I grew up in a series of homes, shelters, hotel rooms, and Section 8 apartments between Superior, Wisconsin, and Duluth. I am a second-generation descendant of the Fond du Lac Band. My family experienced house fires, evictions, domestic violence, addiction, and homelessness. We felt a sense of displacement reflected in the larger story of colonization.
In my youth, I could have easily grown bitter toward the idea of home and place. Knowing place through story and ecology, however, has helped me come to love the western Lake Superior region, and learn how to love myself.
The poetry collection “When My Brother Was an Aztec,” by Mohave writer Natalie Diaz, helped me see that the way I wanted to write about place was possible. Diaz presents the realities of addiction, intergenerational trauma, and cultural commodification intertwined with her desert landscape’s resilient beauty.
Recognizing and greeting the animals, plants, and geologies of an environment is crucial when developing a meaningful relationship to place. In dg nanouk okpik’s poetry collection “Corpse Whale,” the poet extensively catalogs her arctic home — her whale bones and lichens are my white pines and sturgeons. The ecologies we fall in love with teach us how to step respectfully through another’s home.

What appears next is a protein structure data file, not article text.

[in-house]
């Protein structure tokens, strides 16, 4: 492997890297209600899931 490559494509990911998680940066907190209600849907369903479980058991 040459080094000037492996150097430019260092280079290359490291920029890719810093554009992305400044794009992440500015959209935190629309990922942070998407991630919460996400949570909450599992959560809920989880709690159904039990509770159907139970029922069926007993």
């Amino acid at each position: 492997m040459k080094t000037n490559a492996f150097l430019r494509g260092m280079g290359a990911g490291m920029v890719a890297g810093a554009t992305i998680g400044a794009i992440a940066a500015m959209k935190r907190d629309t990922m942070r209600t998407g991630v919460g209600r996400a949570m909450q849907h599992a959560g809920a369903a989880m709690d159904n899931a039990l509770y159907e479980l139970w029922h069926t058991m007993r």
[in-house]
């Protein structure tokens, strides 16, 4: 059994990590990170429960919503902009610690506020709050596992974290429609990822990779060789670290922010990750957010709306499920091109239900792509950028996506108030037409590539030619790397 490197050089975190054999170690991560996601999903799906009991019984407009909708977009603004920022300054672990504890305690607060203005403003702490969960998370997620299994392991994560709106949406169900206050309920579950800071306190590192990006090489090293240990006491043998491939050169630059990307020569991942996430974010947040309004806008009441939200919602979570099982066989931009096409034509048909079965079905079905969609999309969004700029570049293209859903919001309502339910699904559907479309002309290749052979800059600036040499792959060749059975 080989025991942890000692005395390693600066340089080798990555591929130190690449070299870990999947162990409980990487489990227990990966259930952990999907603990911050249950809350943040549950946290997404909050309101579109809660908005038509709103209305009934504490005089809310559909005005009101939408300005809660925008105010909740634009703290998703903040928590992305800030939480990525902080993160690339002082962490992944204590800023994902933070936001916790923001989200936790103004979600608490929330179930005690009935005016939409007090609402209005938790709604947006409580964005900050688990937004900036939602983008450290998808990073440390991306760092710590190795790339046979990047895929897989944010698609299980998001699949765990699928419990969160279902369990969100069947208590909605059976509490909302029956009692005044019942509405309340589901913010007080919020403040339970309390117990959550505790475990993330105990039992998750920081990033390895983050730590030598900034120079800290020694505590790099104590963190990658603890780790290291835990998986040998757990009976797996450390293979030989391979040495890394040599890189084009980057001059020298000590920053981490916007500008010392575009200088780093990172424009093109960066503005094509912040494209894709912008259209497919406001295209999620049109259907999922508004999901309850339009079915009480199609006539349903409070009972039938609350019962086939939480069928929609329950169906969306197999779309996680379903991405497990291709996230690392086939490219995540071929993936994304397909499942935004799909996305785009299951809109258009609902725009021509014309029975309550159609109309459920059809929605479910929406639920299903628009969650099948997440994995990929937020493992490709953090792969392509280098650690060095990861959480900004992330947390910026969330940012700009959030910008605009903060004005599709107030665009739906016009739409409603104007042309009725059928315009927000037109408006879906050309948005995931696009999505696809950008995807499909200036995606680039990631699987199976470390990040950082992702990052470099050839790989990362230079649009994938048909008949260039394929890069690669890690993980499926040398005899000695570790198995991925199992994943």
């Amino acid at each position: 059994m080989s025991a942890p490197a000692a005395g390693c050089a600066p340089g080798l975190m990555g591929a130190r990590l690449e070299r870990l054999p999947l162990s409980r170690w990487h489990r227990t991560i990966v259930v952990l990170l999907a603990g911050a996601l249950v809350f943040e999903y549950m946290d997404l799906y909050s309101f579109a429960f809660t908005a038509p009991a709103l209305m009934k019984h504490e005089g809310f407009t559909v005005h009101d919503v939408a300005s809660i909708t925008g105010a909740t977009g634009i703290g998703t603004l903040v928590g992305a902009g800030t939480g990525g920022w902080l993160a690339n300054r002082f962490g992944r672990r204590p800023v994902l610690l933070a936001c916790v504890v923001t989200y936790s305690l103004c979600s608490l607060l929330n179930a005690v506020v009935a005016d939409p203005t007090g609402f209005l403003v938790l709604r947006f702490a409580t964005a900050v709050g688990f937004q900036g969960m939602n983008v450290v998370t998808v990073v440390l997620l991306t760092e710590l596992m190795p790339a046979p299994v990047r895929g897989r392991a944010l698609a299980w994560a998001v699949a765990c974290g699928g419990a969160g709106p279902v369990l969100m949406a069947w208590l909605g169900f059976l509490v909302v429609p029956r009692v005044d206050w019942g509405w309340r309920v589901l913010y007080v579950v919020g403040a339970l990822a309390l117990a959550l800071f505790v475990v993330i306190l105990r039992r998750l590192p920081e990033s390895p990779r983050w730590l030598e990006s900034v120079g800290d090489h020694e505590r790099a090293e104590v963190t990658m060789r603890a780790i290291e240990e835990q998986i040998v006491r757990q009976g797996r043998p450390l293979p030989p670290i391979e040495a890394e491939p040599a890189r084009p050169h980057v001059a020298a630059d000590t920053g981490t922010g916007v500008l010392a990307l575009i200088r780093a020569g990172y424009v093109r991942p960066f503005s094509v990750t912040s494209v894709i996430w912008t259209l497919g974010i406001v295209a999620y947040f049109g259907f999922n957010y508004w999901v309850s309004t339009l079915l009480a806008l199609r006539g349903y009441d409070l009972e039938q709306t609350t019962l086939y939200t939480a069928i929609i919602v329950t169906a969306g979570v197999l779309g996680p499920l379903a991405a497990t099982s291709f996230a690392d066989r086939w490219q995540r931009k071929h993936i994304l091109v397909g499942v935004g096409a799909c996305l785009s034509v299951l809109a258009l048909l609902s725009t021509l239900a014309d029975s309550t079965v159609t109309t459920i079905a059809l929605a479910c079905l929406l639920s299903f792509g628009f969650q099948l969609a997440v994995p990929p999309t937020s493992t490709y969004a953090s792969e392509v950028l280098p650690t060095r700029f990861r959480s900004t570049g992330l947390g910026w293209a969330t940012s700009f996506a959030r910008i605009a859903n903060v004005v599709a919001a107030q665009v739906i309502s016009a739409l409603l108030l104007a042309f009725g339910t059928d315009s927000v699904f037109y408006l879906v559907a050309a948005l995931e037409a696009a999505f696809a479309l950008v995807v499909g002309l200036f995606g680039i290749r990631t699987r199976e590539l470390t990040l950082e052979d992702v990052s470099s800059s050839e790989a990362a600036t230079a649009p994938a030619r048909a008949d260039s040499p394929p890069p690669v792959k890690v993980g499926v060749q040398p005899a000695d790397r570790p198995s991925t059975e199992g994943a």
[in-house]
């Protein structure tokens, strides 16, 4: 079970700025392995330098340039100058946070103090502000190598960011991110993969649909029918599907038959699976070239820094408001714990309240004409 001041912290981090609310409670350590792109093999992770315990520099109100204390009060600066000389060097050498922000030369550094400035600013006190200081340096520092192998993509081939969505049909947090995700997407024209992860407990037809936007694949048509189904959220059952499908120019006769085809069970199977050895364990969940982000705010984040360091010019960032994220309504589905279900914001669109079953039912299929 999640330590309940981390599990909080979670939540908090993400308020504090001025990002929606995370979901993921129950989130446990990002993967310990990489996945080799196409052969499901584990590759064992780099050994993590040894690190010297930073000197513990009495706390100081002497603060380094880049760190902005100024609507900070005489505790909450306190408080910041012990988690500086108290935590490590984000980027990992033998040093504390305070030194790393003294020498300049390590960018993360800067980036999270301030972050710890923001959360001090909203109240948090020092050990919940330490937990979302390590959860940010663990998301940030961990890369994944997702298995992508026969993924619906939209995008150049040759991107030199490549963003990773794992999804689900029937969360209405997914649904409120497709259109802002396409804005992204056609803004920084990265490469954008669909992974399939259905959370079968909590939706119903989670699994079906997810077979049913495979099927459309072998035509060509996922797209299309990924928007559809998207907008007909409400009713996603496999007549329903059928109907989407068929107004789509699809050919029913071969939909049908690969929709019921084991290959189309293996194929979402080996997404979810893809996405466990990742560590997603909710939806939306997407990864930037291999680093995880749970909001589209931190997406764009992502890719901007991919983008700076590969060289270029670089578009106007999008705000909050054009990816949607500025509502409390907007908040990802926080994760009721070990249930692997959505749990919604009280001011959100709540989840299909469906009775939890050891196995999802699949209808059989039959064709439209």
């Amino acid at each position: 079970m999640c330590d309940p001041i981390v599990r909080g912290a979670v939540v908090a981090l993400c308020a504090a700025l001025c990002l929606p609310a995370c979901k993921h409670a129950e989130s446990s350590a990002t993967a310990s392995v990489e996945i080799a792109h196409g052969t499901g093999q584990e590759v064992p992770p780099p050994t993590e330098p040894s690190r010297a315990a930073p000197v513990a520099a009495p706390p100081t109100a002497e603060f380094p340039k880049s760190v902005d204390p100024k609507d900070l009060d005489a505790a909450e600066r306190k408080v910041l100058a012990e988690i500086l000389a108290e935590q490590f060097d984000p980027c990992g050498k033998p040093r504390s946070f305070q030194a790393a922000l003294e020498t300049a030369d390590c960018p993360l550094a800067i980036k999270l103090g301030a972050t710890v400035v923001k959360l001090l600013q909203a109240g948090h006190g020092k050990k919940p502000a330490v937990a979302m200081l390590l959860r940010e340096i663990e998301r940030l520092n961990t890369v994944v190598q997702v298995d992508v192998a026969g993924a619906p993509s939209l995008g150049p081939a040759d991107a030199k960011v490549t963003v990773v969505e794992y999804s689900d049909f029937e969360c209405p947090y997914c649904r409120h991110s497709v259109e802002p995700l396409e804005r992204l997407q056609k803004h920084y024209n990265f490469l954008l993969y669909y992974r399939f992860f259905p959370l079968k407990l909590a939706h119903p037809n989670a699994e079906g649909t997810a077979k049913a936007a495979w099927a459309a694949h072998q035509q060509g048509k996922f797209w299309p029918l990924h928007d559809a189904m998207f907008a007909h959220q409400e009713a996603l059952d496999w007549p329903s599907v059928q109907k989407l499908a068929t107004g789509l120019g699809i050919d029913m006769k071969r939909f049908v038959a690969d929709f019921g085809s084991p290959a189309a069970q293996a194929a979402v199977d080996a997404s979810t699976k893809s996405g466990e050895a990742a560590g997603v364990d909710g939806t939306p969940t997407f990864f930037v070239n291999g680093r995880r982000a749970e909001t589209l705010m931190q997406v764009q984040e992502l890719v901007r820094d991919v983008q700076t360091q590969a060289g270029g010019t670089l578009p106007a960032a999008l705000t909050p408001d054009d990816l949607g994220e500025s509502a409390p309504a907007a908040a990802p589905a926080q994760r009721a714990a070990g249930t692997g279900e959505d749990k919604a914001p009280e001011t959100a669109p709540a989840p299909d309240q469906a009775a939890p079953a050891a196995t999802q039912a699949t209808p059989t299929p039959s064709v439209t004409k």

Place is also known through story. I found a sense of belonging in Louise Erdrich’s first novel, “Love Medicine,” a collection of stories and voices that compose a community’s lyric history. I believe place retains reverberations of what has happened before, in interpersonal relationships and political movements, and on a grand scale of love and hate. Place is defined by the stories we tell, and each place has a story that must be told.
Unfortunately, home is also a site of danger for me and many Indigenous women and two-spirit folks across the world. Interpersonal violence accumulates into larger social patterns, as evidenced by alarming gender-based domestic and sexual violence statistics.
Haudenosaunee writer Alicia Elliot’s essay collection, “A Mind Spread Out on the Ground,” deftly presents how the personal is political by examining how social conditions — such as malnutrition experiments done on Indigenous children and mental illness — played out in her family story.
Reading Indigenous women and two-spirit authors, I have noticed that much of our literature exists in hybrid modes. As people with complex relationships to land and home, the tendency to lean into hybridity seems almost necessary.
Leanne Betasamosake Simpson’s book, “Islands of Decolonial Love,” gathers short story, poetry, and song to create a collaged sense of home in the wake of colonialism. In Danielle Geller’s “Dog Flowers,” the writer weaves family photographs with memoir to complement the emotional impact of returning to the Navajo reservation after her mother’s death.
Although trauma is evident across this continent — in emotional and physical scars, of the human and the land — we can recognize home as multivalent, capable of both wound and transformation. In this, we can understand ourselves as similarly capable of song and reconciliation.
Halee Kirkwood (they/them) is a poet and teaching artist in Minneapolis. They are a direct descendant of the Fond du Lac Band of Lake Superior Ojibwe, and a bookseller at Birchbark Books and Native Arts.